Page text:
Sebastian N. Giuliano says that the State Elections Enforcement Commission has compromised its independence by rescinding its selection of him as executive director and general counsel in the face of what he called legislative bullying.

“If you cave into political pressure, how do you claim you are an independent, non-partisan watchdog agency if are a watchdog only to the extent the majority in the legislature lets you?” Giuliano said today.

But legislators said the commission never should have named anyone so recently active in partisan politics. Giuliano, a recently defeated Republican mayor of Middletown, would have been the first elected official to run the agency.


Sebastian N. Giuliano

“I think if anything what they have done is preserve their independence,” said Sen. Gayle Slossberg, D-Milford, a co-chairwoman of the legislature’s Government Administration and Elections Committee.

The commission announced his selection Jan. 12, but it declined to go ahead a week later with his formal appointment after Slossberg and her co-chairman, Rep. Russell Morin, D-Wetherfield, objected.

On the day it was scheduled to formally appoint Giuliano, the commission’s chairman, Stephen F. Cashman, said only that the panel was unprepared to go ahead with the appointment. He declined further comment.

Today, Cashman declined to comment on Giuliano’s remarks or even confirm his assertion that the commission has decided to open a new search for an executive director.

“At this point, I am not going to have any comment on Mr. Giuliano’s remarks or anything else until such time we make some further decisions,” Cashman said.

Giuliano said today he was told Friday by Cashman that the job will be re-posted.

The Courant reported Giuliano’s statement Monday night.

Giuliano made clear he will not quietly withdraw.

He accused Cashman and the other commissioners of bowing to pressure by Slossberg and Morin.

“The commission should have said, ‘This is most inappropriate. We are a watchdog over your elections, and you are trying to strong arm us,’ ” Giuliano said.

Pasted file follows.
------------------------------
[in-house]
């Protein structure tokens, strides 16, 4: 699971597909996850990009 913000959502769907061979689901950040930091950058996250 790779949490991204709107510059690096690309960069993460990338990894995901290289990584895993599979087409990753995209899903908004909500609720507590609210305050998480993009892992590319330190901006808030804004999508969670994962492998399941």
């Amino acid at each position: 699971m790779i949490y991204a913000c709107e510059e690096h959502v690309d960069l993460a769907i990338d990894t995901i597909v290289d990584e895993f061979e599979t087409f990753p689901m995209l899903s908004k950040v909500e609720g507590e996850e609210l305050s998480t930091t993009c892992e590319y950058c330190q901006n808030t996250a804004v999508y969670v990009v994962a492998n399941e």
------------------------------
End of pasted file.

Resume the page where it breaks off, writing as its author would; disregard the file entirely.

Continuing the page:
Cashman should have “show then them the door” and reported their interference to the Office of State Ethics.

“I don’t know that this damage is not irreparable,” he said.

Asked if he had any recourse, Guiliano said, “I am not taking any possibilities off the table.”

Slossberg and Morin said today they would have been negligent had they not publicly objected to the choice of a partisan politician to oversee the enforcement of elections law.

As co-chairs of the legislature’s Government Administration and Elections Commission, they wrote to the commission, saying that it should have applied the same standard to a new director that state law requires of commissioners: They must be clear of partisan politics for three years.

No such legal requirement applies to the position of executive director and general counsel, but Slossberg and Morin said today that using that standard was common sense.

Slossberg said the commission did not bow to pressure; it acted to correct a mistake that compromised its appearance of impartiality.

“They’ve shown their independence is important,” Slossberg said. “When they made this choice, they weren’t thinking about that.”

The agency’s independence clearly would have suffered by appointing someone who was a candidate for re-election less than three months ago, Morin said.

“Gayle and I did what we thought was best to keep SEEC independent and not even with an appearance of partisanship in the leadership,” Morin said.

Giuliano, who also was accused by Wesleyan students of trying to discourage student turnout on election day, said he thought that he and the commission could have weathered the criticism and concerns about a former elected official running the agency so soon after leaving office.

“I think it could have worked had the chairman and the commission taken a principled stand,” Giuliano said. “I’m sure they were taken a little aback, and they got bullied by the Democratic representatives.”

“I guess he certainly has a right to his opinions. I certainly don’t agree with him,” Morin said. “He is personalizing it, and I absolutely am not.”

Mark is the Capitol Bureau Chief and a co-founder of CT Mirror. He is a frequent contributor to WNPR, a former state politics writer for The Hartford Courant and Journal Inquirer, and contributor for The New York Times.

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